Carrie replies, “Brody, I don’t know.  I don’t want you to feel used.”   

Brody answers, “I feel used and lied to. I also feel good. Two minutes with you and I feel good.  How do you pull that off?  More kisses and Brody leaves.  It is clear that both Brody and Carrie are unclear about their relationship. 

Vice president Walden’s son has been drinking the dregs from glasses left on tables.  Dana, Brody’s daughter, has been pestering him about the two of them telling their parents about the hit-and-run. Fin’s mother sees them arguing, and Dana blurts out the truth to her. Mrs. Walden immediately escorts them into the house.  Jess is brought into the room. 

Jess feels that they must go to the police with this information. Mrs. Walden tries to dissuade her. “You are new to the world stage. Leave it to me.  I’ll take care of it.  You have to follow my lead here.”  Jess does not like what she is hearing and says she has to talk to Brody.     

When VP Walden gets the news from his wife, he complains, ”Why does that kid always get into trouble.” Then he blames Dana.  He says that Estes will take care of the DC metro police. Mrs. Walden tells him, “We have to worry about Jess.”   

Walden tells Brody, “We should not be benched by this. It’s a moving train and a screw-up by a couple of teenagers is not going to change that.”   

Brody decides to go with Dana to the police. Carrie is sent to intercept Brody at the police station. She pulls him aside and tells him, “You can’t do this. You won’t have a deal if you do this.” Dana is angry and surly when she sees Dana, and especially when her father tells her that they will not be talking to the police today. They will do it sometime “down the line.”  Dana marches off, where to, is not clear.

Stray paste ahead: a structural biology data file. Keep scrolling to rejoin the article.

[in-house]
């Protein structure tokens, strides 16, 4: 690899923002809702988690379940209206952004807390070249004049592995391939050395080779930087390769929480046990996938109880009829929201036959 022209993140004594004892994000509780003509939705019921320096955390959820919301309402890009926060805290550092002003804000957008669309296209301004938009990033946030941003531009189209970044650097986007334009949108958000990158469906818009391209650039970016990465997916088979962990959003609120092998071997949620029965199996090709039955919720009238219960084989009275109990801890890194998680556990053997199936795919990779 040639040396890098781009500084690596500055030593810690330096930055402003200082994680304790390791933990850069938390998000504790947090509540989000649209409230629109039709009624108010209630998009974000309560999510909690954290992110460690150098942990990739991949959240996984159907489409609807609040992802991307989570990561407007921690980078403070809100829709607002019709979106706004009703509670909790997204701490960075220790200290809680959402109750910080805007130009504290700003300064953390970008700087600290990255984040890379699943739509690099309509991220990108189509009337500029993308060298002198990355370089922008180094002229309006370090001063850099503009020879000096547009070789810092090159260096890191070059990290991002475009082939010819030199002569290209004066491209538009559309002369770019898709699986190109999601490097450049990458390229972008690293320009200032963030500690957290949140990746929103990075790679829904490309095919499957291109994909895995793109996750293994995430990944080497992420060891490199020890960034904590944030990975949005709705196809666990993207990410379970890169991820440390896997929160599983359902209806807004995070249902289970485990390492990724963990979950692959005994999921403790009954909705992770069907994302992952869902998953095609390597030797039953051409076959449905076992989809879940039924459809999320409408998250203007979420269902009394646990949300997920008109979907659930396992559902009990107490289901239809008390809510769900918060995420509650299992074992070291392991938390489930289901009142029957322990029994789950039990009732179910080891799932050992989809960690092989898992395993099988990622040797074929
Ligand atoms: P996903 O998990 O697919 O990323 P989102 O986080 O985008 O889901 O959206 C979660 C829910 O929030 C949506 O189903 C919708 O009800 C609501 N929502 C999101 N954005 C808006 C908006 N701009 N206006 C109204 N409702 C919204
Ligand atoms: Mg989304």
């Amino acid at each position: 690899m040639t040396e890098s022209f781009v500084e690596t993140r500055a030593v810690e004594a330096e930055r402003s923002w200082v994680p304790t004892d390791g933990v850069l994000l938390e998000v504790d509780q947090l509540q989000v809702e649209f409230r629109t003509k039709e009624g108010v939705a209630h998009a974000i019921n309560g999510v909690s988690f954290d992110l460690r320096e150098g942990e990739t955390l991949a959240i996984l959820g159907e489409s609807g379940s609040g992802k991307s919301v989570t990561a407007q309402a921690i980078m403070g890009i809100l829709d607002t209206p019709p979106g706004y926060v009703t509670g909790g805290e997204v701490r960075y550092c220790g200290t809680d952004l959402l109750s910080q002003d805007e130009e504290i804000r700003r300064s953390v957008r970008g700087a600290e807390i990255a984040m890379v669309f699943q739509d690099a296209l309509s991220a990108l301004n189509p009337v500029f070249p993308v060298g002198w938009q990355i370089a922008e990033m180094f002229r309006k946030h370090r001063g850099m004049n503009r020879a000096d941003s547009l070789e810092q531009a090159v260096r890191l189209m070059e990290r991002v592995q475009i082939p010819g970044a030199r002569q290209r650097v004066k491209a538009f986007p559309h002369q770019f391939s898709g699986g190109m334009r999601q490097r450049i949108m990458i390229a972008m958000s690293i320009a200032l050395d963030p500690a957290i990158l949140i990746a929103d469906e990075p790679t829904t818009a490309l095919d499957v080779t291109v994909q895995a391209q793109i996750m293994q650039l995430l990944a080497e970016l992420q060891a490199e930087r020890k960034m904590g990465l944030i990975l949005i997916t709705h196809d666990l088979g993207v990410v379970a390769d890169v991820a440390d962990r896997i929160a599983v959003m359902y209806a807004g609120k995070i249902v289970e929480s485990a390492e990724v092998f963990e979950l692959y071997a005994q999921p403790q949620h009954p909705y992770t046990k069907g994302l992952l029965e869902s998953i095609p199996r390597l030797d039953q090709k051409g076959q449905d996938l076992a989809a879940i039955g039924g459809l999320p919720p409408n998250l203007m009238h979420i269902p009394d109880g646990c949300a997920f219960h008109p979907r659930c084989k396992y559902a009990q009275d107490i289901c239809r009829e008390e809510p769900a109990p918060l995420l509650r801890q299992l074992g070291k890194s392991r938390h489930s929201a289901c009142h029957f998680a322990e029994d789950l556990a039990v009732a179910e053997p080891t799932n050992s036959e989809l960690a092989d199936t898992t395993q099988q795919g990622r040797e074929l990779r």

One small question: Why are Brody and Jess and Dana are all so intent on confessing right this minute? This is the “This–just-does-not-make-any–sense” moment of the week. The prudent thing to do would be to consult with a lawyer, and, should they decide to confess, to be accompanied by the lawyer when they confess.  Are they unclear about how this will ruin all of their lives?  Perhaps Jess and Dana have a strong sense of right and wrong. Perhaps Brody, who so enmeshed in lies, must finally get on the side of truth. 

How this will all play out is not clear at all. Is Dana going to confess on her own?  Will Dana tell Jess that Brody met with Carrie? Will Mike back off? Will they find the out who Roya met with? Will Brody and Carrie resume their affair? will the terroist attack be thwarted?  Is Walden the target? Can Brody navigatethrough all his lies?  Perhaps it will all be clear next week.

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This picture of Carrie and Brody in the clearing is from